Stuff Matters by Mark Miodownik

We are all avid readers. We have all discussed, at one point or another, that topical debate. What is your preference: the rising E-book or classic paper tome? Why is it that we are so obsessed, so comforted by the thin pages, when faced with the bold technological alternative? Everyday we are surrounded by this material, whether it is in our note paper, train tickets, toilet paper or bank notes. So it is not a surprise, perhaps, that we are unwilling to let it drift away from society. After all, it is what we have grown up with, yet fundamentally this marvellous invention, one which has been utilised by generations, is largely a subject of ignorance.

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For example, why are ancient pages honoured with a musk of yellow, and why are long-forgotten  receipts faded?

Thankfully, I have found a novel which can satisfy these inquisitive questions, one which dutifully gives us an insight into 10 common materials. It thrusts them into the limelight for a chapter, primarily focusing on their composition, how they were created, and their role in society today. Does that sound technical. A bit too educational for your liking? It shouldn’t. Because along the way we learn about why razors blunt, that concrete never drys out (at least it doesn’t set in the way we perceive it to) and how it is conceivable that the lightest solid in the world is 99.8% air. Miodownik has ambitiously turned a subject which could be lined with boredom into one which is delightful and captivating.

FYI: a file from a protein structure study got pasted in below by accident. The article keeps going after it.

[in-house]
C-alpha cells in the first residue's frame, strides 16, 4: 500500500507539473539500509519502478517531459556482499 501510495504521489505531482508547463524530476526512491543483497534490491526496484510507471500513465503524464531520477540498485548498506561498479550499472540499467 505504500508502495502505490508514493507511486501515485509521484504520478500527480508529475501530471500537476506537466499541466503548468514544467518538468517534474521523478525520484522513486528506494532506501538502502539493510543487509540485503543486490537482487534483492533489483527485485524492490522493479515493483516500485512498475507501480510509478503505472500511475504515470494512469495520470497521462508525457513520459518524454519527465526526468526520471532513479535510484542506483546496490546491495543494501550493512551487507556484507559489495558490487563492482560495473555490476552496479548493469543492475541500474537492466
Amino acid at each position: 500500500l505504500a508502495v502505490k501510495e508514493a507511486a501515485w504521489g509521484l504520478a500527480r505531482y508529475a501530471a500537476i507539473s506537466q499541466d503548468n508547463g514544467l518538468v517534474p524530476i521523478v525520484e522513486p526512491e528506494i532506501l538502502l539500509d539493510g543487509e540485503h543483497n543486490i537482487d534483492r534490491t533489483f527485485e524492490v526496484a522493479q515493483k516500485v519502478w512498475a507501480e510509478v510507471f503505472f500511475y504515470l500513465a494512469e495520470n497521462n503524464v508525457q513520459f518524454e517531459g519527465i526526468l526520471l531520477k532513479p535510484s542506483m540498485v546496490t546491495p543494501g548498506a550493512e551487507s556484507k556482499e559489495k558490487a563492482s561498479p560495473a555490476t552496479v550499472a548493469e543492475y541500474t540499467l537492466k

Today, we are constantly, ironically, being pestered by mindfulness fanatics to live in the moment and to appreciate everything around us. That can be difficult when there is tumultuous rain, and you have just missed your train to an important meeting, but no said it was easy. But, it would be easier if we understood what we were appreciating. These materials make up our lives, and the manipulation of these materials could arguably be what isolates the human race from all other species. Yet do you know how plastic is made? Did the fascinating nature, the mere possibility, of surgical implants ever grip you? I profess now; none of these questions applied to me until I read this book. Each chapter is brimming with mind-blowing, quirky information, interspersed among rich anecdotes and charming writing that manages to make even the most mundane materials a source of thrill.

This book has reignited my dwindling faith in non-fiction writing, and I think that one is ever trying to understand society better (because these things are so fundamental to it), appreciate life more (start with the small things) or is simply curious, then this is a brilliant place to start. It was a concise too, which meant that although the information at times was detailed and scientific, it wasn’t winding on for eons, leaving me bored half a chapter away. A surprising yet gratifying holiday read!

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